Poster Presentation Australian & New Zealand Obesity Society 2016 Annual Scientific Meeting

Mismatch in weight loss goals between patients with obesity and healthcare practitioners (#271)

Priya Sumithran 1 , Joseph Proietto 1 , Luke Prendergast 2
  1. University of Melbourne, Austin Health, Heidelberg , Vic , Australia
  2. La Trobe University, Department of Mathematics and Statistics, Bundoora, Australia

Background: National guidelines for the treatment of obesity consider weight loss of 5-10% a successful outcome, as it is associated with improvements in weight-related comorbidities [1]. The average weight loss achieved with lifestyle interventions and pharmacotherapy is in this range [1], but the results envisioned by people seeking treatment for obesity often exceed this [2]. We evaluated weight loss goals among participants enrolling in a dietary weight loss study.

Methods: 100 adults with obesity undertook an 8-week modified very-low-energy diet (VLED) program, which involved replacing 2 meals per day with a commercially available formulation (Optifast VLCD, Nestlé Nutrition) and consuming one low-carbohydrate meal per day (total daily energy intake approx. 3350 kJ/800 kcal per day), followed by a structured transition to regular foods and 12 month follow-up. Prior to starting the program, participants’ weight loss goals were assessed using the Goals and Relative Weights questionnaire [2], which asks participants to nominate a dream weight, and weights they would be happy with, accept, or be disappointed to achieve.

Results: The participants were 61 women and 39 men with (mean ± SD) age 48.2 ± 12.5 years, weight 113.5 ± 25.9 kg and BMI 39.8 ± 7.3 kg/m2. The average reported “dream” weight was 78.0 ± 12.3 kg, and “disappointed” weight 101.7 ± 21.6 kg. Mean percentage weight losses required to achieve “dream”, “happy”, “acceptable” and “disappointed” weights were 29.8 ± 9.5, 22.3 ± 8.3, 16.5 ± 7.5 and 9.9 ± 5.7% respectively.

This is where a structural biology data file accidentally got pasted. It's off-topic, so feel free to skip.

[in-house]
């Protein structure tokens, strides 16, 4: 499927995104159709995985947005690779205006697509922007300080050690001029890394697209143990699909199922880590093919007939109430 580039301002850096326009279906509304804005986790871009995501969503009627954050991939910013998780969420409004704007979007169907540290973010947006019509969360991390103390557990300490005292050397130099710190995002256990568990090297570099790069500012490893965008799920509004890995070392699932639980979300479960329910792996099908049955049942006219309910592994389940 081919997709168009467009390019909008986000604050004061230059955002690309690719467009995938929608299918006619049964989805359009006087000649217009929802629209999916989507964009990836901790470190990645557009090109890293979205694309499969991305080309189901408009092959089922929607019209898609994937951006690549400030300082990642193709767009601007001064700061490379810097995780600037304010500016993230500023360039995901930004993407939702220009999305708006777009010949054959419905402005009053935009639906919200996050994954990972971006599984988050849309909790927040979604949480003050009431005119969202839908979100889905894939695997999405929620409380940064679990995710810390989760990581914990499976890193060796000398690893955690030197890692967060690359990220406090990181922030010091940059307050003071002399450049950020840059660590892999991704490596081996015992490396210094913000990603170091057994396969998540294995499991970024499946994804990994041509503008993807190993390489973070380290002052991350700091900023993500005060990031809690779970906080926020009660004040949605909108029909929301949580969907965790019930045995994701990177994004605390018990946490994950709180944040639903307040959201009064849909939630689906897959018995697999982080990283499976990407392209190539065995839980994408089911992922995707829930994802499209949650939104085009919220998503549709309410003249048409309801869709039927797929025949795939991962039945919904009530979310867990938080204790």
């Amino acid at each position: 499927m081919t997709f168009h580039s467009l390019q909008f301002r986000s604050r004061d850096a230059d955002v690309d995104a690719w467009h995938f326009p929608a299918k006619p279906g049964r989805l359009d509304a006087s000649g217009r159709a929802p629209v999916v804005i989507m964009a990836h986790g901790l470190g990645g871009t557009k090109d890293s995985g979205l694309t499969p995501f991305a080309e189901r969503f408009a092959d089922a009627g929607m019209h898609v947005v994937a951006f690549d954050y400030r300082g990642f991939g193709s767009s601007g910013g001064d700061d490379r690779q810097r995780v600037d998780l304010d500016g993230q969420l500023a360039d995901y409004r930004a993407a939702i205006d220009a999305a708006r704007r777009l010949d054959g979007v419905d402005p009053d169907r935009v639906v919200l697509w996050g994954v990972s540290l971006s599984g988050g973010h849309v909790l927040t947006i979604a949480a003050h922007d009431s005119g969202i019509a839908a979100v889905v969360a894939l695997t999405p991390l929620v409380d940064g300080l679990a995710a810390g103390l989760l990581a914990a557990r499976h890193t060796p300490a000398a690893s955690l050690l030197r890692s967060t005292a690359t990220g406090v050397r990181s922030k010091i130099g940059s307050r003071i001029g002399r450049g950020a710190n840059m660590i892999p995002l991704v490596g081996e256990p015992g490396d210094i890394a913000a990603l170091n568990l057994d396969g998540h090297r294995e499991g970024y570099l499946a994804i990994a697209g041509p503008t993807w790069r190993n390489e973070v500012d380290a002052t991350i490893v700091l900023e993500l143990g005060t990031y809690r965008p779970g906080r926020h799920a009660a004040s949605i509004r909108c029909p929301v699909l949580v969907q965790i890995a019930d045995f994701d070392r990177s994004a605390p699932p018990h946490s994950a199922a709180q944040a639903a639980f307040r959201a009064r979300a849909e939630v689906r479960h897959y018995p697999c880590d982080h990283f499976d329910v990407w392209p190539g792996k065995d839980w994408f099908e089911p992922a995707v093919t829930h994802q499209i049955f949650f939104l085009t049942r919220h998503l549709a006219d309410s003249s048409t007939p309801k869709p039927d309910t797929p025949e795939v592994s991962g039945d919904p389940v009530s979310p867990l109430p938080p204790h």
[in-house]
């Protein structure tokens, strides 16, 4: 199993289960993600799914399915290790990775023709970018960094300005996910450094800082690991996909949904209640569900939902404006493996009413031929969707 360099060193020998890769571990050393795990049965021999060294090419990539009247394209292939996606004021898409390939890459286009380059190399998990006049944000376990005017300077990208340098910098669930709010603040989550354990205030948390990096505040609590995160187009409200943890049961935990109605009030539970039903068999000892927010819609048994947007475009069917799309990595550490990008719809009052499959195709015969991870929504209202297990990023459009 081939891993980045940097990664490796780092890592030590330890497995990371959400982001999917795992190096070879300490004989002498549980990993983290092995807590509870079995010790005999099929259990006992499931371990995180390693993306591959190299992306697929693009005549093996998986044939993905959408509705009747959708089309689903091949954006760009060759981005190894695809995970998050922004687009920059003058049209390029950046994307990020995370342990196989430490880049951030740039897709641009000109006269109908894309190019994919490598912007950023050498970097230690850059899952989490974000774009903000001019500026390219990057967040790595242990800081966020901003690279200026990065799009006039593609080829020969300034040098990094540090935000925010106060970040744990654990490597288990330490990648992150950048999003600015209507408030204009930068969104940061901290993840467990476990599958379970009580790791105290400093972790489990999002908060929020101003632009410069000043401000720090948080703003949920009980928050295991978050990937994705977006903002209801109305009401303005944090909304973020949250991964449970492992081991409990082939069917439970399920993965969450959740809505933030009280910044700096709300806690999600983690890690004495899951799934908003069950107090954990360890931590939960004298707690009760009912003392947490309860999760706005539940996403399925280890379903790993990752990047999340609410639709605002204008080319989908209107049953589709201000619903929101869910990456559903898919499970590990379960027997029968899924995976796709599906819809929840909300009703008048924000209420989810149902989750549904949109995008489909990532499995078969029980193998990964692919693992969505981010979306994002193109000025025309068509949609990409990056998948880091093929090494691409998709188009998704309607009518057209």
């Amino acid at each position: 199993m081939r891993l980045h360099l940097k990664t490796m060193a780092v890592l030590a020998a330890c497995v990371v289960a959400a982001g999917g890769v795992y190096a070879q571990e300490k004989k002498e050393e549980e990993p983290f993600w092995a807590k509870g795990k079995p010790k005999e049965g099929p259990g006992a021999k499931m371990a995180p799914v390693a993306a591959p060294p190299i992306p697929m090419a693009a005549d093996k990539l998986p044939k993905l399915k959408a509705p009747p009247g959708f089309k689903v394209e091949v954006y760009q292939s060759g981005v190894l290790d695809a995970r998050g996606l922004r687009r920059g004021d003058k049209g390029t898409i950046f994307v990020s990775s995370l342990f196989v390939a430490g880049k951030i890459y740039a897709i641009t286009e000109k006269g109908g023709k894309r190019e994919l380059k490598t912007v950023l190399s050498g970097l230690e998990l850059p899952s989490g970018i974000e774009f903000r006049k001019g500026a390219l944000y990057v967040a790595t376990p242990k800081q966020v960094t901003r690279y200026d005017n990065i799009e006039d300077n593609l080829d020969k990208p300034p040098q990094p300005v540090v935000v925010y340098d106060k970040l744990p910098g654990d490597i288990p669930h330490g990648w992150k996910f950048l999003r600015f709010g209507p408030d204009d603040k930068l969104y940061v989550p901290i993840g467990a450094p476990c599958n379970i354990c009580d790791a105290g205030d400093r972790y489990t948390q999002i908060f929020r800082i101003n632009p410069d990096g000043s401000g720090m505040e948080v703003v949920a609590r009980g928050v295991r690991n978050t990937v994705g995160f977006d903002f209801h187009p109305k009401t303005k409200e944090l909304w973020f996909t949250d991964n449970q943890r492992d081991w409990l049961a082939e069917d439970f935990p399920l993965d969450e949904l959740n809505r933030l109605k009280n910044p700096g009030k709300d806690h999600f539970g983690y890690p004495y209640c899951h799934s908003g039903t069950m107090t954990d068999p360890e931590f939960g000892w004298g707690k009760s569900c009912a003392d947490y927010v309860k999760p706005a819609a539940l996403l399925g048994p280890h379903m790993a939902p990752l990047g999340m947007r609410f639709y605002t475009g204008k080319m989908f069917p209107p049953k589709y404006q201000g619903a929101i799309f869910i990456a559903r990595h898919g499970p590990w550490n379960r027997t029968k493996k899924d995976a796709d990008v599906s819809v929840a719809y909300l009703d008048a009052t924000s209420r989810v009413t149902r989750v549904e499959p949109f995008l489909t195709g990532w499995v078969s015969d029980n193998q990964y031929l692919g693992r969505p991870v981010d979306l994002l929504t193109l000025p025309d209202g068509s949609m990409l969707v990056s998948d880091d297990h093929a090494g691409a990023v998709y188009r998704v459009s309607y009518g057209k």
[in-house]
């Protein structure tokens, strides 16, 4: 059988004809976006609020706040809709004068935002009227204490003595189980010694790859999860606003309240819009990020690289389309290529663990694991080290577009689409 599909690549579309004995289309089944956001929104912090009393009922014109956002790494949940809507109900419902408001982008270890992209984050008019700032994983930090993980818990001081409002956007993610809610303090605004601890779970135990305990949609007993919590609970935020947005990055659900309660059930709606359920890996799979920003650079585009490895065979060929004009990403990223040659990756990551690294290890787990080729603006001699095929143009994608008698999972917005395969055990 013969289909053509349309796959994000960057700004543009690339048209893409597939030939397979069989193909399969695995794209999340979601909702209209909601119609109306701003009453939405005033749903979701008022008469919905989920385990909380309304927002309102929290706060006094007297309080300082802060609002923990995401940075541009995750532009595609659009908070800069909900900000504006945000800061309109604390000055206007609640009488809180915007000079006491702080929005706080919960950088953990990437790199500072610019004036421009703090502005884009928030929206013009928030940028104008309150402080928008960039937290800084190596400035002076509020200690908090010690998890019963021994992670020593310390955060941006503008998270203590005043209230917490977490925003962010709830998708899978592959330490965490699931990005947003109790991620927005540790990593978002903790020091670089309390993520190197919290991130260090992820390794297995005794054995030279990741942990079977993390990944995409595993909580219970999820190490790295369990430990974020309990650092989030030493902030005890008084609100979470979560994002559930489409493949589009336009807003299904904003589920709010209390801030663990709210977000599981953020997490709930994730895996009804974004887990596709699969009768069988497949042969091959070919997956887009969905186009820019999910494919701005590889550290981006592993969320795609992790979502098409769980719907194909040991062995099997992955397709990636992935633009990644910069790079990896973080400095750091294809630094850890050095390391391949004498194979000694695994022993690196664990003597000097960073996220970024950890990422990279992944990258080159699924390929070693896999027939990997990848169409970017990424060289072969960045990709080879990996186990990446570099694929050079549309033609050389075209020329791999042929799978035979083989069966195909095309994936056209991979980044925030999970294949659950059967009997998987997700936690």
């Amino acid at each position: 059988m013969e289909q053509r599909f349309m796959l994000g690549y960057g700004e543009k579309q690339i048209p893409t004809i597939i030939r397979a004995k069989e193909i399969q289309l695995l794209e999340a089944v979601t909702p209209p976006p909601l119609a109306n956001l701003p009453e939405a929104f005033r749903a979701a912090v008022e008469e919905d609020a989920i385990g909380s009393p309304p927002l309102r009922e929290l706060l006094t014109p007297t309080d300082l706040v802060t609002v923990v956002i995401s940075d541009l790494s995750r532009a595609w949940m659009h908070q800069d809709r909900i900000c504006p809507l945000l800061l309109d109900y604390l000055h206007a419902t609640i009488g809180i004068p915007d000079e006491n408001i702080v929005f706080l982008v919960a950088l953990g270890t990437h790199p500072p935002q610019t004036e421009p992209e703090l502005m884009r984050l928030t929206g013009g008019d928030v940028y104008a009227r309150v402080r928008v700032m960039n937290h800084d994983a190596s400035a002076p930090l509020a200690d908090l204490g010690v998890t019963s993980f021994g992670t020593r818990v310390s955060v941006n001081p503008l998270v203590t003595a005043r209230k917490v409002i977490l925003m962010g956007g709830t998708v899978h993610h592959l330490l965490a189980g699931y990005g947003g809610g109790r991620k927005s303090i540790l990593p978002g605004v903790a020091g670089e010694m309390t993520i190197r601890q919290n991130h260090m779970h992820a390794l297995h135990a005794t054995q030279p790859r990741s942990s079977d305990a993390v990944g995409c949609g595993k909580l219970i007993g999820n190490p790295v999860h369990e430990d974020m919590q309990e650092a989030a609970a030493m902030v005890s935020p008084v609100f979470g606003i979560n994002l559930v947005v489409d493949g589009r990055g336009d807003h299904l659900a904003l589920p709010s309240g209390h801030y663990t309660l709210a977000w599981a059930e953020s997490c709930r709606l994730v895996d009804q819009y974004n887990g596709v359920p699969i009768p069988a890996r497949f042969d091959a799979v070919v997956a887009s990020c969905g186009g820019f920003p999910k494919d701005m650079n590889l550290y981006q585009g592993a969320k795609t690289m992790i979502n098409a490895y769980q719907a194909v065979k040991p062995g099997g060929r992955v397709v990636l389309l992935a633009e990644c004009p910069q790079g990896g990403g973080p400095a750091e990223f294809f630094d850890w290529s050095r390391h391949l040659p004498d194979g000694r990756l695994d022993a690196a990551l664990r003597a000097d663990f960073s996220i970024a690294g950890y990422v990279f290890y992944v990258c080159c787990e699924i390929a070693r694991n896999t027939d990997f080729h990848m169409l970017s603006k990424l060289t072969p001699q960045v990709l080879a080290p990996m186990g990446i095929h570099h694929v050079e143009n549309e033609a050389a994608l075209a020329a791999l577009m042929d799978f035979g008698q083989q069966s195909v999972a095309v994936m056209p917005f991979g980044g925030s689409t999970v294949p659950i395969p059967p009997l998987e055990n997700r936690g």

Conclusion: Weight loss of 10%, which would be considered a successful outcome by healthcare practitioners, is viewed as disappointing by people with obesity starting a weight loss program. Participants’ weight loss goals greatly exceed the average results achieved with even the most intensive non-surgical interventions.


This research was funded by a Bupa Health Foundation grant.

  1. National Health and Medical Research Council (2013) Clinical practice guidelines for the management of overweight and obesity in adults, adolescents and children in Australia. Melbourne: National Health and Medical Research Council.
  2. Foster G et al. (1997) What is a reasonable weight loss? Patients' expectations and evaluations of obesity treatment outcomes. J Consult Clin Psychol 65:79-85